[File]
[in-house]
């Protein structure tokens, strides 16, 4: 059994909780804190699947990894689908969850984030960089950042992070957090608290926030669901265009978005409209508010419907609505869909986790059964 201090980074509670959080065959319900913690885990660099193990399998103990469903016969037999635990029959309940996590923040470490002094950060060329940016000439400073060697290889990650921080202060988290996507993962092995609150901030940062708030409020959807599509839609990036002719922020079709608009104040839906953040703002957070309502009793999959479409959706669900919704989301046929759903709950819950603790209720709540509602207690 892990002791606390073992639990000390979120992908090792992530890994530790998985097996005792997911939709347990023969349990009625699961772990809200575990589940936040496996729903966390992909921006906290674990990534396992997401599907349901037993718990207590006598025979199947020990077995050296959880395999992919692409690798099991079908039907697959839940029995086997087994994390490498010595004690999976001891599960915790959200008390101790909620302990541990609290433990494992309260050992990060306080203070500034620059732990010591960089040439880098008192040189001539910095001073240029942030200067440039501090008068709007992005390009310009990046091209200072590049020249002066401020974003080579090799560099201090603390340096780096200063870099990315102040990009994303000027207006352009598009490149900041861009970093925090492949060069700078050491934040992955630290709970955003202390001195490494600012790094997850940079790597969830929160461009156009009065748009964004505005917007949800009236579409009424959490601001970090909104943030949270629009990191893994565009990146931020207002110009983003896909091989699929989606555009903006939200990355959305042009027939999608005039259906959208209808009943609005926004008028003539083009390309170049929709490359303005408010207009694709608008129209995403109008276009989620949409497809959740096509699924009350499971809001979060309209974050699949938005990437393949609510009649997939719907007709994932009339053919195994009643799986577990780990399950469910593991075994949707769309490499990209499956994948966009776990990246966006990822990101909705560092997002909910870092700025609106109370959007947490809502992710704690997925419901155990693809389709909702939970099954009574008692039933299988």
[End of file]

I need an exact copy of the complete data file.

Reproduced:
[in-house]
């Protein structure tokens, strides 16, 4: 059994909780804190699947990894689908969850984030960089950042992070957090608290926030669901265009978005409209508010419907609505869909986790059964 201090980074509670959080065959319900913690885990660099193990399998103990469903016969037999635990029959309940996590923040470490002094950060060329940016000439400073060697290889990650921080202060988290996507993962092995609150901030940062708030409020959807599509839609990036002719922020079709608009104040839906953040703002957070309502009793999959479409959706669900919704989301046929759903709950819950603790209720709540509602207690 892990002791606390073992639990000390979120992908090792992530890994530790998985097996005792997911939709347990023969349990009625699961772990809200575990589940936040496996729903966390992909921006906290674990990534396992997401599907349901037993718990207590006598025979199947020990077995050296959880395999992919692409690798099991079908039907697959839940029995086997087994994390490498010595004690999976001891599960915790959200008390101790909620302990541990609290433990494992309260050992990060306080203070500034620059732990010591960089040439880098008192040189001539910095001073240029942030200067440039501090008068709007992005390009310009990046091209200072590049020249002066401020974003080579090799560099201090603390340096780096200063870099990315102040990009994303000027207006352009598009490149900041861009970093925090492949060069700078050491934040992955630290709970955003202390001195490494600012790094997850940079790597969830929160461009156009009065748009964004505005917007949800009236579409009424959490601001970090909104943030949270629009990191893994565009990146931020207002110009983003896909091989699929989606555009903006939200990355959305042009027939999608005039259906959208209808009943609005926004008028003539083009390309170049929709490359303005408010207009694709608008129209995403109008276009989620949409497809959740096509699924009350499971809001979060309209974050699949938005990437393949609510009649997939719907007709994932009339053919195994009643799986577990780990399950469910593991075994949707769309490499990209499956994948966009776990990246966006990822990101909705560092997002909910870092700025609106109370959007947490809502992710704690997925419901155990693809389709909702939970099954009574008692039933299988």